OTTAWA, CANADA - MAY 22: James Neal #18 of the Pittsburgh Penguins celebrates a first period goal with teammates Pascal Dupuis #9, Sidney Crosby #87 and Craig Adams #27 against the Ottawa Senators in Game Four of the Eastern Conference Semifinals during the 2013 NHL Stanley Cup Playoffs, at Scotiabank Place, on May 22, 2013 in Ottawa, Ontario, Canada. (Photo by Jana Chytilova/Freestyle Photography/Getty Images)

Discuss: Penguins overwhelm Senators to take Game 4


The Ottawa Senators got off to a strong start tonight due in no small part to Milan Michalek’s impressive shorthanded goal and goaltender Craig Anderson’s early efforts. However the Penguins claimed the lead in the second and then the floodgates opened in the third period. What started as a hard fought contest ended as a 7-3 blowout.

Pittsburgh is now one win away from taking this series going into Game 5 on Friday (7:30 p.m. ET, NBCSN).

Here are some notes to chew on:

  • Penguins forward James Neal had been struggling in the 2013 playoffs, but he came up big tonight with two goals and an assist.
  • Ottawa and Pittsburgh are the only teams to have netted at least two shorthanded goals in the postseason.
  • This actually marks the first game of this series that the Senators held a lead before the end of the contest.
  • Going into this game, Ottawa outscored its opponents 16-1 after 40 minutes while Pittsburgh had allowed 10 goals and scored just six beyond the second period of playoff contests. So the Penguins’ 3-2 lead going into the third period was clearly not safe, but they managed to overcome that trend tonight.
  • Daniel Alfredsson got his 100th career playoff point, but it came on an ultimately moot third-period goal.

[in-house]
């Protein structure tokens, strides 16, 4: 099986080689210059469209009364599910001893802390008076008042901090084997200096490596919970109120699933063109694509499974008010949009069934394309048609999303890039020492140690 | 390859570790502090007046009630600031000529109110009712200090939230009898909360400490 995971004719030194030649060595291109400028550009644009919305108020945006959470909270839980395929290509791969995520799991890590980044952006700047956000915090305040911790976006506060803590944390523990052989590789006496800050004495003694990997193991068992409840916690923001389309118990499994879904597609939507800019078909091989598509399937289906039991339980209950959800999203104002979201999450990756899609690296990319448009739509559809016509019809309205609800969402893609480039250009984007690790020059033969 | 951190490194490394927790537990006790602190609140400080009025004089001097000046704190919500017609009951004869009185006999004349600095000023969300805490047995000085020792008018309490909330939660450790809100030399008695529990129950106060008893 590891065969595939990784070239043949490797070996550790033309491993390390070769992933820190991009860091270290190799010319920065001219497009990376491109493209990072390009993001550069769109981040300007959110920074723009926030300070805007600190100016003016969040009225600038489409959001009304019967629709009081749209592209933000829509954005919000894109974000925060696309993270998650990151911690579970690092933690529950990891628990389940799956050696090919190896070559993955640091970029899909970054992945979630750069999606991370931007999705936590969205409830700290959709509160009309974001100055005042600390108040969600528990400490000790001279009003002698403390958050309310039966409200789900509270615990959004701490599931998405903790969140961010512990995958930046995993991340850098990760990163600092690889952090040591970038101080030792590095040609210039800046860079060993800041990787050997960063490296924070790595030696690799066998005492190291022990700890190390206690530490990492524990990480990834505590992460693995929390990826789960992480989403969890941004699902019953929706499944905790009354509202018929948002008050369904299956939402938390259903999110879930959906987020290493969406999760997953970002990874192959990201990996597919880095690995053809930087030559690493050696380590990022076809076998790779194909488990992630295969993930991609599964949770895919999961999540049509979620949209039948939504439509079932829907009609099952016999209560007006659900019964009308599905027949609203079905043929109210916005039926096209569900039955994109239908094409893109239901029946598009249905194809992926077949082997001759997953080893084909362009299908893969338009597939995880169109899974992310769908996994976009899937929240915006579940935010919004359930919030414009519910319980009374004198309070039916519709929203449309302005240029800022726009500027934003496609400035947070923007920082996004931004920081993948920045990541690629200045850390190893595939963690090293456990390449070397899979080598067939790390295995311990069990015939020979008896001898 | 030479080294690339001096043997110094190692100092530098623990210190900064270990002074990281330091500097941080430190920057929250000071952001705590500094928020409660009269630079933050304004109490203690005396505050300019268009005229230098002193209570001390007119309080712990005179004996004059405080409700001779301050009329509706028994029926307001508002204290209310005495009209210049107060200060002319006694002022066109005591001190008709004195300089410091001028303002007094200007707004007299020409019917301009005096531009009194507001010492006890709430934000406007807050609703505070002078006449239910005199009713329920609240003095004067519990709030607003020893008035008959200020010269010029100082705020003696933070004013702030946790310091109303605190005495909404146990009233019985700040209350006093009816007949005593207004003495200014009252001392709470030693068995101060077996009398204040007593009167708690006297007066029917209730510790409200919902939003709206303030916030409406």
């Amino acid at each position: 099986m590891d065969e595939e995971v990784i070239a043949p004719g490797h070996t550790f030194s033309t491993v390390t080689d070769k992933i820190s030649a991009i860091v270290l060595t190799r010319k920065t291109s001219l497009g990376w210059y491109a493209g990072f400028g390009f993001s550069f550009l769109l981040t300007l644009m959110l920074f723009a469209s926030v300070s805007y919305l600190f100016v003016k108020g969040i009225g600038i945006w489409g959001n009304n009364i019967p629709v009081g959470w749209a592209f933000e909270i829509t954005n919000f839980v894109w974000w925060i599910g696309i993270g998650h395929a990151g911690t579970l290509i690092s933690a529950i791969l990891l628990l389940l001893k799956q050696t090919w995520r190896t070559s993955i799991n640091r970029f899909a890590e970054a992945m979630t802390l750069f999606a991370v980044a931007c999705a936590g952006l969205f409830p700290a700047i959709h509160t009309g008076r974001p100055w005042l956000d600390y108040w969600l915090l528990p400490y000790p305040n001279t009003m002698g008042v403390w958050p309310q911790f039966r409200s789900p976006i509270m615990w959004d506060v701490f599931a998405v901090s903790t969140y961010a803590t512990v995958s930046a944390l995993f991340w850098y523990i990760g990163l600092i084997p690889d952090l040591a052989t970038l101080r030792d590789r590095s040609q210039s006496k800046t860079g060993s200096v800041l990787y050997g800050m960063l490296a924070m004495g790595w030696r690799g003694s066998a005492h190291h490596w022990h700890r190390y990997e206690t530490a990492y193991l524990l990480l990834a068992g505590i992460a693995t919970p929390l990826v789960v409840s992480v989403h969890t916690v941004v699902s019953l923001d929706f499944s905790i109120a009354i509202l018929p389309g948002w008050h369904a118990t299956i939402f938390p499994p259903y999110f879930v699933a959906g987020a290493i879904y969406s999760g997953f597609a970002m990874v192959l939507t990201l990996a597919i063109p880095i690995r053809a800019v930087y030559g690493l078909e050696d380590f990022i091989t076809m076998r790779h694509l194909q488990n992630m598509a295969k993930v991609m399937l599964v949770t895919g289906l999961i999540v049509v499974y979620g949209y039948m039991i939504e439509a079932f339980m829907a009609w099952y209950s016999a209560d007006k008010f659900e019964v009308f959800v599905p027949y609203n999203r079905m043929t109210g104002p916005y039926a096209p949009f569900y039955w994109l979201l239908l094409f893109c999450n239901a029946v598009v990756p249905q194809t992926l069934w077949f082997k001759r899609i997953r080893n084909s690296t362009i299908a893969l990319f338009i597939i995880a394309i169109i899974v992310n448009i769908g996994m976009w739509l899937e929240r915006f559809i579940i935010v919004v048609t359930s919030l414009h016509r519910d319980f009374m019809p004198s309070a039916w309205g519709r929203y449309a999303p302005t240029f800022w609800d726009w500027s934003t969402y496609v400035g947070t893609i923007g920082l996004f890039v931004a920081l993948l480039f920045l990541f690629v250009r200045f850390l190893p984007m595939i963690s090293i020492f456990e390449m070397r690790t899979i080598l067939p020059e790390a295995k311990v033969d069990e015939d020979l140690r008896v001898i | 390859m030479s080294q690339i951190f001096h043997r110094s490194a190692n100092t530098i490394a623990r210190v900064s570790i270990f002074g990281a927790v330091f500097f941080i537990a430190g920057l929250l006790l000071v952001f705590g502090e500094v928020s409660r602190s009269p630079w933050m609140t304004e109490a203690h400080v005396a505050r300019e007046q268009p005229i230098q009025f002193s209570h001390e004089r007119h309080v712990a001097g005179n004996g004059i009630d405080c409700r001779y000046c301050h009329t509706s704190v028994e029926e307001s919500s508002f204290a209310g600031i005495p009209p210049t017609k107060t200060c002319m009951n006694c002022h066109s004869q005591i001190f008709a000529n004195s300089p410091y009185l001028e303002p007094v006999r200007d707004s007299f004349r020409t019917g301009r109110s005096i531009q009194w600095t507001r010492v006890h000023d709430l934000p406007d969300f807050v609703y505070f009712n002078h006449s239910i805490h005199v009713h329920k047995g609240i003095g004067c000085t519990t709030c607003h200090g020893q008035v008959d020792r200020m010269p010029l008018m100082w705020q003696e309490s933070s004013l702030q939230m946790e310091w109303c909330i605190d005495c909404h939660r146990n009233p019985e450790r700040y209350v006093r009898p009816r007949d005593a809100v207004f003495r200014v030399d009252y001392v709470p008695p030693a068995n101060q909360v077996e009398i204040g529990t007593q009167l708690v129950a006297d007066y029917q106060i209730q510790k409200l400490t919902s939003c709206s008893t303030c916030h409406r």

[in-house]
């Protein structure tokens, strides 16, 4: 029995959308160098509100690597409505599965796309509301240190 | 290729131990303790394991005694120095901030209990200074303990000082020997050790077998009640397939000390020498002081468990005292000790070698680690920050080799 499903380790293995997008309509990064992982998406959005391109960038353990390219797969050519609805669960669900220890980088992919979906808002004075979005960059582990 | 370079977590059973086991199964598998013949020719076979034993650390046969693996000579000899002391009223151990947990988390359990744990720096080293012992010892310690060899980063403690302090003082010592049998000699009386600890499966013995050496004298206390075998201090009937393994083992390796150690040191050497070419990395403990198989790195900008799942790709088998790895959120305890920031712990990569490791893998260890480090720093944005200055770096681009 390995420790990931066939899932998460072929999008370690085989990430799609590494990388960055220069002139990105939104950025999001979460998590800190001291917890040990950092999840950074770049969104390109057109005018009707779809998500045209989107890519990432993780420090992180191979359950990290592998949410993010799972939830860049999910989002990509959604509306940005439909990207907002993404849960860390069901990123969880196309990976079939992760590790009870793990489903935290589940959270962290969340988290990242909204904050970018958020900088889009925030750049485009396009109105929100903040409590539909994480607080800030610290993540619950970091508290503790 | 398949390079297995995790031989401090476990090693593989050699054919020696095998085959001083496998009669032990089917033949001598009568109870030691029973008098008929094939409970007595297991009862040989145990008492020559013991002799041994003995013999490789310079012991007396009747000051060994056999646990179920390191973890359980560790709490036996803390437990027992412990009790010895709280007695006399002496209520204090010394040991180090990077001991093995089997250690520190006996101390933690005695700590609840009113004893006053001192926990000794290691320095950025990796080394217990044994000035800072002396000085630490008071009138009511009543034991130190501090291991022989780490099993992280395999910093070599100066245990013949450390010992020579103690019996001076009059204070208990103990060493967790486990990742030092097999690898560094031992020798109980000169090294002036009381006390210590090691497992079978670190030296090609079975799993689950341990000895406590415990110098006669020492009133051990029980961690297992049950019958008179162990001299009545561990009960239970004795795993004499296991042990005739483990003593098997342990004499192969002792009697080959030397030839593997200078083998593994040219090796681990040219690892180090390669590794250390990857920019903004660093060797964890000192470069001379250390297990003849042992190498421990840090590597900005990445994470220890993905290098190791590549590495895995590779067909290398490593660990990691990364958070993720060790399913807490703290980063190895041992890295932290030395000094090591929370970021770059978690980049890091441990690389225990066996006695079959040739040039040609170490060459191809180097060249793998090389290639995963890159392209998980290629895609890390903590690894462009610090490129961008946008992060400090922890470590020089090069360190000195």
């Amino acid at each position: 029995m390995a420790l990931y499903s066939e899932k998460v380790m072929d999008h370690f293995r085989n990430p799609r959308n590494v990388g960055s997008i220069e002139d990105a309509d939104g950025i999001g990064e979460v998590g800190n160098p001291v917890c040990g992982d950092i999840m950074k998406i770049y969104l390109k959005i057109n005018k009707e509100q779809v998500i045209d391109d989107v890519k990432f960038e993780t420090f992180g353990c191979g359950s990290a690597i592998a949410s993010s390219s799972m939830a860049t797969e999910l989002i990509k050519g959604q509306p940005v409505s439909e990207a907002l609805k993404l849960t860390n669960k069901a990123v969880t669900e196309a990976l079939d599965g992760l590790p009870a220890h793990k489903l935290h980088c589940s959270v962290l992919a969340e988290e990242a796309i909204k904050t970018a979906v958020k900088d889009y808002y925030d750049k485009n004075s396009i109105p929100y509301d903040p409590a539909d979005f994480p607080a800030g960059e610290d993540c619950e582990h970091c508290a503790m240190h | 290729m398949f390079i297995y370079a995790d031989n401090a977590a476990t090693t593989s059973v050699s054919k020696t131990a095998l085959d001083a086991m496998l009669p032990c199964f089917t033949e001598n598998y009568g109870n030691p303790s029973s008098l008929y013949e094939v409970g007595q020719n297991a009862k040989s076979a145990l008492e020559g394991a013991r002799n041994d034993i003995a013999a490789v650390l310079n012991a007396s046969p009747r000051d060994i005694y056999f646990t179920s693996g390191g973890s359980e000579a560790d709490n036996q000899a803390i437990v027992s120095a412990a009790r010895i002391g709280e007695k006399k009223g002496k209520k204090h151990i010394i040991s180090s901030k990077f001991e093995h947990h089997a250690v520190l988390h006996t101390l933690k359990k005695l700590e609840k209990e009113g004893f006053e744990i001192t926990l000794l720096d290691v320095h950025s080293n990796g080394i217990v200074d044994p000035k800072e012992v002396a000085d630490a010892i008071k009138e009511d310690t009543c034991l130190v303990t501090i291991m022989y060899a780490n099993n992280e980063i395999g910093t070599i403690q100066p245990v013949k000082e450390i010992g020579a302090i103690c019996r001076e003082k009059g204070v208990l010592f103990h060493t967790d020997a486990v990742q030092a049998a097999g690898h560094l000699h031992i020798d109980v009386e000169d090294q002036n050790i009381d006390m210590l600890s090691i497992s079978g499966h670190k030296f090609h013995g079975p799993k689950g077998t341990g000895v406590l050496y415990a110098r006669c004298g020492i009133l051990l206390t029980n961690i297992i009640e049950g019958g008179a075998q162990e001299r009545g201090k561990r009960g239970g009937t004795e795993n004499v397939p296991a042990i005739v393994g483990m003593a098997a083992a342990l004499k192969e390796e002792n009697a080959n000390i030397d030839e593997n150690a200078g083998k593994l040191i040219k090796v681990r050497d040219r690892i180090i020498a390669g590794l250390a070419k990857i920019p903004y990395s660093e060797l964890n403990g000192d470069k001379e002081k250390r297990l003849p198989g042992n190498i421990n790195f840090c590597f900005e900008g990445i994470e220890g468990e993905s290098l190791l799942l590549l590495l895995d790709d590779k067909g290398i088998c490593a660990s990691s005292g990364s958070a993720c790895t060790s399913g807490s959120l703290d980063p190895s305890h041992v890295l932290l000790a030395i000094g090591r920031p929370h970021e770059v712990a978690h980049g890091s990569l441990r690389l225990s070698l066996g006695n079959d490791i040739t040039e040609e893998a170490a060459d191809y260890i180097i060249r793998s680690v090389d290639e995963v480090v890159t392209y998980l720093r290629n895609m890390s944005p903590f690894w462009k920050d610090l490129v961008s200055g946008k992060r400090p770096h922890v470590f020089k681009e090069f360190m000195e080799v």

• Although Anderson was pulled from this game, he was great in the first period. How much of this loss was his fault?
  • Just as a fun side note: While the Penguins were overwhelming the Senators, their AHL-affiliate, the Wilkes-Barre/Scranton Penguins, earned a 5-0 victory over the Providence Bruins in Game 7 of the Eastern Conference semifinals. Wilkes-Barre/Scranton fought back after falling behind in that series 3-0.

Jason Demers tweets #FreeTorres, gets mocked

Los Angeles Kings v San Jose Sharks - Game One

Following his stunning 41-game suspension, it looks like Raffi Torres has at least one former teammate in his corner.

We haven’t yet seen how the San Jose Sharks or the NHLPA are reacting to the league’s hammer-dropping decision to punish Torres for his Torres-like hit on Jakob Silfverberg, but Jason Demers decided to put in a good word for Torres tonight.

It was a simple message: “#FreeTorres.”

Demers, now of the Dallas Stars, was once with Torres and the Sharks. (In case this post’s main image didn’t make that clear enough already.)

Perhaps this will become “a thing” at some point.

So far, it seems like it’s instead “a thing (that people are making fun of).”

… You get the idea.

The bottom line is that there are some who either a) blindly support Torres because they’re Sharks fans or b) simply think that the punishment was excessive.

The most important statement came from the Department of Player Safety, though.

Bruins list Chara on IR, for now

Zdeno Chara

Those who feel as though the Boston Bruins may rebound – John Tortorella, maybe? – likely rest some of their optimism on the back of a healthy Zdeno Chara.

It’s possible that he’s merely limping into what may otherwise be a healthy 2015-16 season, but it’s definitely looking like a slow start thanks to a lower-body injury.

The latest sign of a bumpy beginning came on Monday, as several onlookers (including’s Joe Haggerty) pointed out that Chara was listed on injured reserve.

As Haggerty notes, that move is retroactive to Sept. 24, so his status really just opens up options for the Bruins.

Still … it’s a little unsettling, isn’t it?

The Bruins likely realize that they need to transition away from their generational behemoth, but last season provided a stark suggestion that may not be ready yet. Trading Dougie Hamilton and losing Dennis Seidenberg to injury only make them more dependent on the towering 38-year-old.

This isn’t really something to panic about, yet it might leave a few extra seats open on the Bruins’ bandwagon.